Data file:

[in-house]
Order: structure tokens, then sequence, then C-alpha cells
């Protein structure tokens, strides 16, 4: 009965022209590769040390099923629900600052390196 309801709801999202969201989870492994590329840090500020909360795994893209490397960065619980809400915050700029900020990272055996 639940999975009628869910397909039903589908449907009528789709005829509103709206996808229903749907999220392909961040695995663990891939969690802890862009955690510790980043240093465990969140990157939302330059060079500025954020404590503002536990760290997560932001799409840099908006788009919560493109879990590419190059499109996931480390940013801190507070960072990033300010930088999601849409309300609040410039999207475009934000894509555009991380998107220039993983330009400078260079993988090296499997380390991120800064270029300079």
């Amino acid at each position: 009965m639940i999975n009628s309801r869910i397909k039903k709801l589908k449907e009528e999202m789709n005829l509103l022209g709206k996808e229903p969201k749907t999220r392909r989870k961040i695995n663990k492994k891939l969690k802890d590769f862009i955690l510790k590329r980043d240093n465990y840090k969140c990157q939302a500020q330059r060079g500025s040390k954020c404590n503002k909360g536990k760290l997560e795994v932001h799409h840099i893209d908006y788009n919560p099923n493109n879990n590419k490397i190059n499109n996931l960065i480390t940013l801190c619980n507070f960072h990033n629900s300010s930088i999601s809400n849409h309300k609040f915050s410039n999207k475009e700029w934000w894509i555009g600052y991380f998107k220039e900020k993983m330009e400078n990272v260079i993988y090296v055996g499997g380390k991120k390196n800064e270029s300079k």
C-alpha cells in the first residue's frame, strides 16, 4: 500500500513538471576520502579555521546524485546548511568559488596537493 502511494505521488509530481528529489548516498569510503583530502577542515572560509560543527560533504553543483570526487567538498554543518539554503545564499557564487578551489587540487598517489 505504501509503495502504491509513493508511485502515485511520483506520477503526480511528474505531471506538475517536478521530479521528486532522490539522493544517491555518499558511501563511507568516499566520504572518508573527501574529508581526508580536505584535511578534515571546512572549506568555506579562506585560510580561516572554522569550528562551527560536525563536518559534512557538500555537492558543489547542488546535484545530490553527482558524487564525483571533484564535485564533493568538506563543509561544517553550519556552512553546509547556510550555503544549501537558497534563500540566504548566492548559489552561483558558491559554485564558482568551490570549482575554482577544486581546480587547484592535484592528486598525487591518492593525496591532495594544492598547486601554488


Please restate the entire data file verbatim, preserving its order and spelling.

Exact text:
[in-house]
Order: structure tokens, then sequence, then C-alpha cells
């Protein structure tokens, strides 16, 4: 009965022209590769040390099923629900600052390196 309801709801999202969201989870492994590329840090500020909360795994893209490397960065619980809400915050700029900020990272055996 639940999975009628869910397909039903589908449907009528789709005829509103709206996808229903749907999220392909961040695995663990891939969690802890862009955690510790980043240093465990969140990157939302330059060079500025954020404590503002536990760290997560932001799409840099908006788009919560493109879990590419190059499109996931480390940013801190507070960072990033300010930088999601849409309300609040410039999207475009934000894509555009991380998107220039993983330009400078260079993988090296499997380390991120800064270029300079």
């Amino acid at each position: 009965m639940i999975n009628s309801r869910i397909k039903k709801l589908k449907e009528e999202m789709n005829l509103l022209g709206k996808e229903p969201k749907t999220r392909r989870k961040i695995n663990k492994k891939l969690k802890d590769f862009i955690l510790k590329r980043d240093n465990y840090k969140c990157q939302a500020q330059r060079g500025s040390k954020c404590n503002k909360g536990k760290l997560e795994v932001h799409h840099i893209d908006y788009n919560p099923n493109n879990n590419k490397i190059n499109n996931l960065i480390t940013l801190c619980n507070f960072h990033n629900s300010s930088i999601s809400n849409h309300k609040f915050s410039n999207k475009e700029w934000w894509i555009g600052y991380f998107k220039e900020k993983m330009e400078n990272v260079i993988y090296v055996g499997g380390k991120k390196n800064e270029s300079k």
C-alpha cells in the first residue's frame, strides 16, 4: 500500500513538471576520502579555521546524485546548511568559488596537493 502511494505521488509530481528529489548516498569510503583530502577542515572560509560543527560533504553543483570526487567538498554543518539554503545564499557564487578551489587540487598517489 505504501509503495502504491509513493508511485502515485511520483506520477503526480511528474505531471506538475517536478521530479521528486532522490539522493544517491555518499558511501563511507568516499566520504572518508573527501574529508581526508580536505584535511578534515571546512572549506568555506579562506585560510580561516572554522569550528562551527560536525563536518559534512557538500555537492558543489547542488546535484545530490553527482558524487564525483571533484564535485564533493568538506563543509561544517553550519556552512553546509547556510550555503544549501537558497534563500540566504548566492548559489552561483558558491559554485564558482568551490570549482575554482577544486581546480587547484592535484592528486598525487591518492593525496591532495594544492598547486601554488